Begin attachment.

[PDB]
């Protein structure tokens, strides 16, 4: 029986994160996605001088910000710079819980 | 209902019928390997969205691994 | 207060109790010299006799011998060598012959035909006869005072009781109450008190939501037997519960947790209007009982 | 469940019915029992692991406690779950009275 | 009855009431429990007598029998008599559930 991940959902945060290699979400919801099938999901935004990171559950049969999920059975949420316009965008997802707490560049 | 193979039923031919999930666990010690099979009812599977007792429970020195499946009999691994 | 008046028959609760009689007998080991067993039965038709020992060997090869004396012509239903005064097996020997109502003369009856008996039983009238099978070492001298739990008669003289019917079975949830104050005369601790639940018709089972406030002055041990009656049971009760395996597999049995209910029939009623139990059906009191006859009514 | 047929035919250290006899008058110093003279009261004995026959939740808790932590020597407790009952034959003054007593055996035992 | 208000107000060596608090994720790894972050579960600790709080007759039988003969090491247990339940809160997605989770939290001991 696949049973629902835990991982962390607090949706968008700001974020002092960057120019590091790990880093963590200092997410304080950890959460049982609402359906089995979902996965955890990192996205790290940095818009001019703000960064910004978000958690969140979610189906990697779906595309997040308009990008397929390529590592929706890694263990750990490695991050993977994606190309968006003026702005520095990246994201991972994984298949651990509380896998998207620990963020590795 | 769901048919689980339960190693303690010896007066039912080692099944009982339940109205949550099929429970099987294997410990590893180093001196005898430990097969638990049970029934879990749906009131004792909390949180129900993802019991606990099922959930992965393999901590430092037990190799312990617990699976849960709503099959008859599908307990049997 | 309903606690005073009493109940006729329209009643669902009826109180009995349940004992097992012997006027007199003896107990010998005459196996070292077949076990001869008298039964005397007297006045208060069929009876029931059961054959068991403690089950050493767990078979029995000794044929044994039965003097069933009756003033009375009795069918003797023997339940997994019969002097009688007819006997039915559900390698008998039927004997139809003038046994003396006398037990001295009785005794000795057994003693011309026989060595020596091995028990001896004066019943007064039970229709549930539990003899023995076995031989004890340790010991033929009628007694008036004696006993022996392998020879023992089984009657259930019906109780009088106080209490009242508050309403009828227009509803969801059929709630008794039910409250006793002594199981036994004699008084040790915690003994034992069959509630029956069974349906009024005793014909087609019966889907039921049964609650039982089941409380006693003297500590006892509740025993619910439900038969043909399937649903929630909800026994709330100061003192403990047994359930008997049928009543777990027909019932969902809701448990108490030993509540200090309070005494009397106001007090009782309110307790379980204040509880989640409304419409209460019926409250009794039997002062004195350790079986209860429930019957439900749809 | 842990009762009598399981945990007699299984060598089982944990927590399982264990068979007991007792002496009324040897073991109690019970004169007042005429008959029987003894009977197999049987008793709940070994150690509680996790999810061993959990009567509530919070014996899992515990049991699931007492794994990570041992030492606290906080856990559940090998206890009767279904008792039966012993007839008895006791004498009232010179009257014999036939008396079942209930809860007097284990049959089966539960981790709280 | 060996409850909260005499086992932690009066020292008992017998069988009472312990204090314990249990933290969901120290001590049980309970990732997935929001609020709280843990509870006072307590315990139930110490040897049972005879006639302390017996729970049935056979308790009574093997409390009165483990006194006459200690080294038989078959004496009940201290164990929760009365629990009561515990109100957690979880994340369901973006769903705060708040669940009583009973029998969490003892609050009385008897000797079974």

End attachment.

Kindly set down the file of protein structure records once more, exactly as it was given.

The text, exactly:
[PDB]
């Protein structure tokens, strides 16, 4: 029986994160996605001088910000710079819980 | 209902019928390997969205691994 | 207060109790010299006799011998060598012959035909006869005072009781109450008190939501037997519960947790209007009982 | 469940019915029992692991406690779950009275 | 009855009431429990007598029998008599559930 991940959902945060290699979400919801099938999901935004990171559950049969999920059975949420316009965008997802707490560049 | 193979039923031919999930666990010690099979009812599977007792429970020195499946009999691994 | 008046028959609760009689007998080991067993039965038709020992060997090869004396012509239903005064097996020997109502003369009856008996039983009238099978070492001298739990008669003289019917079975949830104050005369601790639940018709089972406030002055041990009656049971009760395996597999049995209910029939009623139990059906009191006859009514 | 047929035919250290006899008058110093003279009261004995026959939740808790932590020597407790009952034959003054007593055996035992 | 208000107000060596608090994720790894972050579960600790709080007759039988003969090491247990339940809160997605989770939290001991 696949049973629902835990991982962390607090949706968008700001974020002092960057120019590091790990880093963590200092997410304080950890959460049982609402359906089995979902996965955890990192996205790290940095818009001019703000960064910004978000958690969140979610189906990697779906595309997040308009990008397929390529590592929706890694263990750990490695991050993977994606190309968006003026702005520095990246994201991972994984298949651990509380896998998207620990963020590795 | 769901048919689980339960190693303690010896007066039912080692099944009982339940109205949550099929429970099987294997410990590893180093001196005898430990097969638990049970029934879990749906009131004792909390949180129900993802019991606990099922959930992965393999901590430092037990190799312990617990699976849960709503099959008859599908307990049997 | 309903606690005073009493109940006729329209009643669902009826109180009995349940004992097992012997006027007199003896107990010998005459196996070292077949076990001869008298039964005397007297006045208060069929009876029931059961054959068991403690089950050493767990078979029995000794044929044994039965003097069933009756003033009375009795069918003797023997339940997994019969002097009688007819006997039915559900390698008998039927004997139809003038046994003396006398037990001295009785005794000795057994003693011309026989060595020596091995028990001896004066019943007064039970229709549930539990003899023995076995031989004890340790010991033929009628007694008036004696006993022996392998020879023992089984009657259930019906109780009088106080209490009242508050309403009828227009509803969801059929709630008794039910409250006793002594199981036994004699008084040790915690003994034992069959509630029956069974349906009024005793014909087609019966889907039921049964609650039982089941409380006693003297500590006892509740025993619910439900038969043909399937649903929630909800026994709330100061003192403990047994359930008997049928009543777990027909019932969902809701448990108490030993509540200090309070005494009397106001007090009782309110307790379980204040509880989640409304419409209460019926409250009794039997002062004195350790079986209860429930019957439900749809 | 842990009762009598399981945990007699299984060598089982944990927590399982264990068979007991007792002496009324040897073991109690019970004169007042005429008959029987003894009977197999049987008793709940070994150690509680996790999810061993959990009567509530919070014996899992515990049991699931007492794994990570041992030492606290906080856990559940090998206890009767279904008792039966012993007839008895006791004498009232010179009257014999036939008396079942209930809860007097284990049959089966539960981790709280 | 060996409850909260005499086992932690009066020292008992017998069988009472312990204090314990249990933290969901120290001590049980309970990732997935929001609020709280843990509870006072307590315990139930110490040897049972005879006639302390017996729970049935056979308790009574093997409390009165483990006194006459200690080294038989078959004496009940201290164990929760009365629990009561515990109100957690979880994340369901973006769903705060708040669940009583009973029998969490003892609050009385008897000797079974």